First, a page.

Paul | 21 January 2015

Why doesn't the comment form keep spaces for paragraphs, when inserted by the commenter?

Near every comment looks a tad Victorian in length.

Penelope | 21 January 2015

It was disastrous for the aboriginal community that communists and ivory-towered "humanists" such as Nuggett Coombs gained hegemony over the Aboriginal rights struggle. As a result, against their overwhelming preference, residents of Australia's remote indigenous communities ("soviets" would be a more accurate term) are denied the right to private housing, a basic right recognised in respect of all other Australians and in fact of other citizens the world over -- with the notable exception of North Korea. This is one of the chief reasons why the remote communities are places of squalor, disease, violence and despair. Of course, the left is in total denial on this matter, as in fact it detests the theory of individual human rights as conceived by the Christian West.
HH | 22 January 2015

Neither an anthropocentric nor a geocentric theology (or ideology) will do. Both are forms of self-referential egotism -- one individualist the other collectivist. I expect from Francis a christocentric eschatology; or if you prefer: a theology of hope that can see the world's true nature and destiny revealed in the one who loves it unto death, transcending and transforming death, by giving life, and giving it to the full. We need to have the mind of Christ if we are to see the world as it really is, and not just as it appears to be. And I mean the mind of Christ, not "religion" or "theology" or "spirituality" or any other human construct.
Drasko Dizdar | 23 January 2015

The Church would have more credibility if it cared more for Creation, and not just promote human growth - and then bemoan poverty and living conditions caused by overpopulation! We are now facing the Sixth Extinction, and vast numbers of animal species are dying off due to habitat loss, pollution and all the impacts of climate change. Good planetary stewardship, and balance, should be part of the Church's agenda. All ecosystems and food chains are under stress and declining. The Population Monster is more than having enough food to feed 10 million people! There's the constraints of global distribution, and energy needed, and at what cost to the other species on the planet as resources are distributed to 10 million people? There needs to be balance, high levels of care for Creation as God Created. .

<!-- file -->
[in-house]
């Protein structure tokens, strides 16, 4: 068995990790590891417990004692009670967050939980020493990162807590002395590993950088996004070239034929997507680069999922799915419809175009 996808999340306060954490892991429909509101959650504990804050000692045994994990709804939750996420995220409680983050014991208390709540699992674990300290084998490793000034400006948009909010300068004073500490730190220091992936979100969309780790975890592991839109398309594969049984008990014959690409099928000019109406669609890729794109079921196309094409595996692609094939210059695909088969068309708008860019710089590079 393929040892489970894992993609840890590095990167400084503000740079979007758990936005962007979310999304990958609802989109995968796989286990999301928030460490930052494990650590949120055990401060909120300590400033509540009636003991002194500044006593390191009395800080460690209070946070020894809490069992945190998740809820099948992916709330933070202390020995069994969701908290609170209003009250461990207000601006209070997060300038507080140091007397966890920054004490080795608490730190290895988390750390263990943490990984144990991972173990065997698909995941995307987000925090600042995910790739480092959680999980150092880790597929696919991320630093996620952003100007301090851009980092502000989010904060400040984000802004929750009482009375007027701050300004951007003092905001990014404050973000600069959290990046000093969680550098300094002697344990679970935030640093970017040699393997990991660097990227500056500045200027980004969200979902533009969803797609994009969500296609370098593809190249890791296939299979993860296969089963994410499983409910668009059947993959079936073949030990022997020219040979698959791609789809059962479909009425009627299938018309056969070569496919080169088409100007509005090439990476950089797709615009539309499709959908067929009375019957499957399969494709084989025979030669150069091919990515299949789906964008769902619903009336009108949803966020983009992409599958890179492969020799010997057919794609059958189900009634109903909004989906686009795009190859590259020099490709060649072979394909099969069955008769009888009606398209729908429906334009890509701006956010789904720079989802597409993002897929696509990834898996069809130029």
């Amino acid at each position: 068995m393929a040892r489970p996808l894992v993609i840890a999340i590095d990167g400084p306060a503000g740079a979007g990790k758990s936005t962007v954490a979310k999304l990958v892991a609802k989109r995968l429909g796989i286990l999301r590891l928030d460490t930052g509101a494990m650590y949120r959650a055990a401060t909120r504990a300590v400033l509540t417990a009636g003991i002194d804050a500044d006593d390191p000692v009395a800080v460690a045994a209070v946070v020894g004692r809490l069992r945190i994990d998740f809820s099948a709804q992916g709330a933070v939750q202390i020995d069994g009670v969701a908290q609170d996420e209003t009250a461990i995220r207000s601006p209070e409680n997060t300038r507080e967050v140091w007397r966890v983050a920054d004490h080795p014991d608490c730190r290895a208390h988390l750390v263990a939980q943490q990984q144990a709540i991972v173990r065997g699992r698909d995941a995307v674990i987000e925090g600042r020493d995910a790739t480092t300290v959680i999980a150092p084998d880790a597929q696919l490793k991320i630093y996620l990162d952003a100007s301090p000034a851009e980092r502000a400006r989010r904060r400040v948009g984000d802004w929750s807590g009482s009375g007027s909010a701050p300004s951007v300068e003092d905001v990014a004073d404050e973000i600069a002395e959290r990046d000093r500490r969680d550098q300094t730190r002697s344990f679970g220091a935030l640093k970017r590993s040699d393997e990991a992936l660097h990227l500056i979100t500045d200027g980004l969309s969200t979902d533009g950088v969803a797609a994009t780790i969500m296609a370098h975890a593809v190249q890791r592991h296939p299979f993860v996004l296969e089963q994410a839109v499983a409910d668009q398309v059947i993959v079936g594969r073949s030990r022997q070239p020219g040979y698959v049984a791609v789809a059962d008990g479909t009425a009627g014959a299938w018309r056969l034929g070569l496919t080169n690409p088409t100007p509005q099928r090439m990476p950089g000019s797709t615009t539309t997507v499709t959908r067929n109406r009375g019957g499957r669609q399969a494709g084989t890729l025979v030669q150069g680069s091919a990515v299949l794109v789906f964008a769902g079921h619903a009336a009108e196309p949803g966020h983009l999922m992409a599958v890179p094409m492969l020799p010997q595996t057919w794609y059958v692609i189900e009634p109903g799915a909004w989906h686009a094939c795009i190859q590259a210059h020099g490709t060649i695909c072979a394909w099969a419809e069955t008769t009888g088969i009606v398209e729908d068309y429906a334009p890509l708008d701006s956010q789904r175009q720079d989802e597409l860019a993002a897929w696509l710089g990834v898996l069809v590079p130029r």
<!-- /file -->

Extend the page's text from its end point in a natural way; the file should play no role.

Milly Osborne | 23 January 2015

How to move from anthropocentrism to a fully creation centered view of the world. A view that recognizes that pain and suffering are not specific to humans but indeed apply to all sentient creatures. A view that recognizes the interconnectedness of all creation and is antithetical to environmental destruction. We need a theology of suffering that includes all sentient creatures, not just humans. A theology of creation. The slavery of animals is practiced in globalized industrial animal farming. It is endemic in world meat production. The animal suffering which is intrinsic to this practice is well documented and just as widely ignored by mainstream media and is not significantly addressed by the world's religions. A thorough theology of pain and suffering needs to understand as well as educate that all creatures, ecosystems, all existence, is made in the image of god, not just humans.
Otherwise our God is simply made in our image! A reflection of our very human narcissism.
Peter Conroy | 23 January 2015

We can thank Paul Collins for helping to shift the Catholic Church from pale to a deeper green. Anthropocentrism is an inherent barrier, however, to any institution or person adopting a really deep green stance. Unless we see humans as being part of nature and subject to its laws, then we have no hope of ensuring the ultimate welfare of humans. And in reply to the other Paul's comment about Australia being able to absorb more people; space is only one resource and according to Liebig's law, carrying capacity is determined by the resource in shortest supply. For much of Australia, that is water, including along the inland route from Brisbane to Melbourne.
Jenny Goldie | 23 January 2015

Good to hear this news. However, not so good on the population front! What can the Pope do about this? The Church has been intransigent regarding contraception and countries like the Philipines are going to suffer the consequences. I read the Pope asked 'who could understand their simple faith' - indeed! I have heard reports of nuns, in Africa, providing condoms to women suffering from HIV or who's husband are. How do these brave women stand in the light of the Church's teachings?
Jennifer Raper | 23 January 2015

Indeed, Jenny, we are often told that Australia is one of the driest continents on earth. Just a few years ago, South East Queensland came perilously close to total depletion of its reticulated water supply; and with depressing regularity we listen to appeals to assist the drought stricken ‘man on the land’. I freely concede that drought in Australia is a perennial problem and that your concern is valid; but did you notice that before drawing attention to Australia’s low population, I pointed to the stupidity of an economic system based on the consumption of finite resources and also suggested that perhaps we might re-consider the way we use natural resources?